The type of collector, which must be "serverclass". If omitted, the default value is "serverclass".
|The process name of the serverclass PATHMON process, which may be specified as a DEFINE. Required if type is "serverclass".
|The serverclass name. Required if type is "serverclass".
A comma separated list of one or more of the following content selectors:
The default value is 'all'. May be negated, see 51151454.
The number of seconds to wait before retrying a failed I/O to the collector target. The value must be in the range 5 - 30 seconds.
|The number of times to retry a failed I/O to the collector target. The value must be in the range 1 - 10 retries.
|The maximum size of any I/O to the collector target. The sending process always tries to use the maximum I/O size possible for the target collector. This parameter may be used to reduce the I/O size to any limit imposed by the target process. Note that this parameter may also be used to artificially limit the I/O size of a Pathsend serverclass collector, in order to test the servers ability to handle streaming requests using Pathway dialogs.
|The IPM request code to use for the message logging request. By default, the the value of LW-ML-RQ-MSG-LOG as the IPM request code. This option may be used to override that value and allow each collector configuration to use a unique request code.
|A boolean such as "true" or "false", indicating if the filter is enabled. Disabled filters are ignored.
A boolean such as "true" or "false", indicating if filter processing should continue if the current filter matches. By default, when a filter matches, no further filters are checked. If omitted, the default value is "false".
|The match-all element contains a collection of filter rules. In order for the filter to match, all rules must match. Optional.
|The match-any element contains a collection of filter rules. In order for the filter to match, any of the rules must match. Optional.
A boolean such as "true" or "false", indicating that the filter always matches. Optional. If present, the filter matches and any match-all or match-any collections are ignored. This option can be used to create a "catch all" filter.
|A single collector name or a sequence of collector names. If the filter rules match, a logging request will be sent to each collector.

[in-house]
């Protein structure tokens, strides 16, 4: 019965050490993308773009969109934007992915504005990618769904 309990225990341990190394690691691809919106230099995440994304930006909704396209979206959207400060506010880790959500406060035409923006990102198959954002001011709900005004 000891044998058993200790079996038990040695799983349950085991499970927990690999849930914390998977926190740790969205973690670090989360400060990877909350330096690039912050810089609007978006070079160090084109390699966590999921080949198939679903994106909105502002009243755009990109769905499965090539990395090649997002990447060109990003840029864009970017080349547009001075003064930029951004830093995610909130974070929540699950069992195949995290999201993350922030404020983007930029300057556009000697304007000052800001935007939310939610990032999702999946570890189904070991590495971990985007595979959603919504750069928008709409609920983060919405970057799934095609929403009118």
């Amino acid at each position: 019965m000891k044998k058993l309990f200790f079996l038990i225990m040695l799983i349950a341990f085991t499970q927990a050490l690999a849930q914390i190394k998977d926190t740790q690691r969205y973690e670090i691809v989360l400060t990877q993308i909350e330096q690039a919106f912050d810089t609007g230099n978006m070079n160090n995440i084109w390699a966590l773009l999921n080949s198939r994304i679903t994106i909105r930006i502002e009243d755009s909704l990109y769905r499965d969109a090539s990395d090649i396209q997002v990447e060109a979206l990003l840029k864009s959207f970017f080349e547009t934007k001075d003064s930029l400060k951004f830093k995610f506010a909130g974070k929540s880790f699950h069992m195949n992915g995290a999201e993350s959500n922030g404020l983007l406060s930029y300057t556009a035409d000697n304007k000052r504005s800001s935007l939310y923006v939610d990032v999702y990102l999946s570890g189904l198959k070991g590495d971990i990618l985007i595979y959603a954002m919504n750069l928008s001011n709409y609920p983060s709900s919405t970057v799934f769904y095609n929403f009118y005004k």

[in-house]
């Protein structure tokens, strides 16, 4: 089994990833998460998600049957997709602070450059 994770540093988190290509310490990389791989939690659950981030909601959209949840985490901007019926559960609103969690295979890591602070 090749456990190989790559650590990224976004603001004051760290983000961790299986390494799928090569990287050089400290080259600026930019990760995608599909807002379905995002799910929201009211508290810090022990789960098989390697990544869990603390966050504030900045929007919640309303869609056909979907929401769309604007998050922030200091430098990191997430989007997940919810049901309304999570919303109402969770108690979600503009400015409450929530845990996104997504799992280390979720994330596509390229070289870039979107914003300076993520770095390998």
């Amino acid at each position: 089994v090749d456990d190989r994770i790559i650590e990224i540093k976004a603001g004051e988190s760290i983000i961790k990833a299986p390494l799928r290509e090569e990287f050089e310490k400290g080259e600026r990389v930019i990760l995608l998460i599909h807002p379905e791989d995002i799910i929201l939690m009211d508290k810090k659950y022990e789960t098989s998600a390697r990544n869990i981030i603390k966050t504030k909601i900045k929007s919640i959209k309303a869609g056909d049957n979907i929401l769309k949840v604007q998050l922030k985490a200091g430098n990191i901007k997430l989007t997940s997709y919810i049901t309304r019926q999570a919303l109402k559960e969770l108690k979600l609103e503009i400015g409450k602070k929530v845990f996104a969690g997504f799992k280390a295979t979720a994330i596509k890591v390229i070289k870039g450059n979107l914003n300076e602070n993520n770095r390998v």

Note that a filter may contain both the match-all and match-any options. When both are present, they must both match in order for the filter to match (they are logically ANDed).
Filter Rule Elements
Enclosing rule element values in double quotes is strongly recommended.
In the following examples, one or more required filter elements may have been omitted for brevity.
A single pattern or sequence of patterns used to select or ignore an operation path. See 51151454. May be negated, see 51151454. Note that the path used for matching is the actual path used to invoke the operation, not the path specified in the API definition.
|rq-header / rp-header
Boolean true of false may also be specified to match when the header is or is not present.
A pattern may be a literal string, a simple pattern, or a Perl compatible regular expression.
- literal string - A string that exactly matches the element value. The string comparison is case insensitive.
- simple pattern - A string that may contain the question mark ('?') character to match any single character or the asterisk ('*') to match multiple characters. The string comparison is case insensitive.
- regular expression - A string prefixed with "regex:" which contains a Perl compatible regular expression used to match the element value. See Perl Compatible Regular Expressions.
For example, the following rules all match the path "/acme/account/9001"
path: "/acme/account/9001" # literal pattern
path: "/acme/account/*" # match any account
path: "regex:(?i)^\/acme\/account\/(9001|9002)$" # match account 9001 or 9002
A range of values is specified as a comma separated list of single integers, or two integers separated by a colon ':' indicating an inclusive range. For example, the range "1,2,5:10" matches the values 1, 2, and 5-10 inclusive.
Where noted, patterns and ranges may be negated in order to indicate that the rule should match when the pattern or range does NOT match. Negation is indicated by prefixing the pattern or range with the exclamation mark ('!'). Note that because the exclamation mark is a special character in YAML, patterns or ranges specified with negation must be enclosed in double quotes. For example:
path: "!/acme/account/9001" # match when this is NOT the path.
http-status: !200:299 # match when the HTTP status is NOT in the 200-299 range
content-type: "!application/json" # match when the content-type reply header is NOT "application/json"
Sample collectors processes in C and COBOL can be found on Github.